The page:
By Patricia Babcock McGraw
"With the No. 1 pick in the 2011 WNBA Draft, the Chicago Sky selects … "
I know, I know, wishful thinking.
We won't hear those words during Monday's WNBA Draft, which will be televised live on ESPN at 2 p.m. Still, one could argue that the Chicago Sky essentially holds the first pick of the draft that isn't a foregone conclusion.
The Minnesota Lynx lucked out in the most recent draft lottery and earned the actual No. 1 pick, which it will use to snap up Connecticut forward Maya Moore, a player who has been mentioned by some as the best women's college player of all time.
At No. 2, most WNBA insiders are convinced the Tulsa Shock will move quickly on Liz Cambage, a 6-foot-8, 19-year-old center out of Australia who is considered one of the best young players in the world.
That leaves the Sky, at No. 3, with the pick of the litter of any college senior who isn't Moore.
"At No. 3 in this draft, we're in a very good situation and we have a lot of options," said Sky assistant coach Jeff House, who has spent the entire winter crisscrossing the country to evaluate talent. "There's also a lot of interest in the No. 3 pick from other teams (that may want to negotiate a trade for it). Our phone will probably be ringing off the hook in the next few days. There are a number of things that could happen."
If no trade develops, the Sky needs to draft a player that it believes will help the team earn its first playoff berth in franchise history.
There are a couple of scenarios that could play out here. The Sky could go big or small.
"The strength of this draft is definitely with posts and point guards," House said. "There's depth in both of those areas."
But ironically, post and point guard are the two areas the Sky is most secure, with all-star Sylvia Fowles at center and second-year standout Epiphanny Prince and veteran Dominique Canty at point guard.
What likely will happen is that the Sky will try to go with a player at either one of those positions who is proven to be flexible.
That means the Sky will be looking for either a point guard who can also score consistently from the perimeter and act as a shooting guard, or a post player who has a legitimate perimeter game and strong ball-handling skills and can serve as more of a complement to Fowles, whose game is most potent inside the paint.
My guess is that the Sky will go big instead of small.
New head coach Pokey Chatman has likely found her starting point guard already.
She spent the entire winter becoming a fan of Prince.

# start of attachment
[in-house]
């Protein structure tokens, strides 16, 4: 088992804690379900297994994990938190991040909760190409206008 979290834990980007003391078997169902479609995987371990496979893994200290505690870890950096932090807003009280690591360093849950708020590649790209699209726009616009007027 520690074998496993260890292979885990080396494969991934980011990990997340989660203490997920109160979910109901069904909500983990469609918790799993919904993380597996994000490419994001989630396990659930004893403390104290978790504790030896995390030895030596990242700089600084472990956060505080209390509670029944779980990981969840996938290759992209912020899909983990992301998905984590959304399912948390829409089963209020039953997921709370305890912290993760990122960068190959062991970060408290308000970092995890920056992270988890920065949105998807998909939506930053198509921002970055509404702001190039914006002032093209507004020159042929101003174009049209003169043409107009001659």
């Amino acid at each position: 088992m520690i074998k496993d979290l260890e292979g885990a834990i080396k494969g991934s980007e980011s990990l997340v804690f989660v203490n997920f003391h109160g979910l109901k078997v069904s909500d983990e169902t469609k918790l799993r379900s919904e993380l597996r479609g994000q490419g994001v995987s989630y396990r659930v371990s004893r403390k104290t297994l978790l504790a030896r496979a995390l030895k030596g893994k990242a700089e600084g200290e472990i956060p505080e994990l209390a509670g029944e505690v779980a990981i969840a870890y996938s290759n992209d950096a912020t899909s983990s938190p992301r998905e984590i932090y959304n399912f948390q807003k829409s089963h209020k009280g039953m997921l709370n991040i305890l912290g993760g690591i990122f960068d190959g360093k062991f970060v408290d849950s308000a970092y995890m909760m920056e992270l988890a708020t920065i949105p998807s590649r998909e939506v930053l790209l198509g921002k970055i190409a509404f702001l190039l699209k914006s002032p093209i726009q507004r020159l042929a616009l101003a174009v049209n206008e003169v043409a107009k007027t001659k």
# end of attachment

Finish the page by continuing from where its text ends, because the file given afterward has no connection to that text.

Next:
Chatman is winding down her last season as the coach of Spartak, a team out of Russia that is a perennial power in the Euroleague. Prince is the point guard of that team.
Figure Chatman to hand the reins of the Sky offense over to Prince with the knowledge that she'll also have a very capable reserve in Canty, who was the starter last season.
That leaves the post as Chatman's most likely focus on draft day.
Living in Big Ten country, I've become a big fan of Ohio State center Jantel Lavender, the only four-time Big Ten player of the year in league history. Her game is solid and she's probably the most well-known post player in the draft.
But I don't think she's quite versatile enough to fit the Sky's objective of finding a complement to Fowles. Lavender can shoot mid-range jumpers, but her bread and butter will always be back-to-the basket moves that the Sky already gets out of Fowles.
My take? I think the Sky will go with Amber Harris out of Xavier, who is probably the best hybrid post player out there. She averaged a double-double this season at 19 points and 10 rebounds per game.
She's got size at 6-foot-5 and can bang inside, but she is also at home outside of the lane and could present all kinds of matchup challenges.
"She's also one of the most athletically gifted players in the draft," House said of Harris. "She can hit 12- to 14-foot jumpers. She can drive the lane. She definitely has that versatility that we'll be looking for."
The Sky will also be looking for more wins this season. Securing that first-ever playoff berth is a must in year No. 6, which means that securing a can't-miss draft pick is also a must.
I'm hoping Harris is that pick.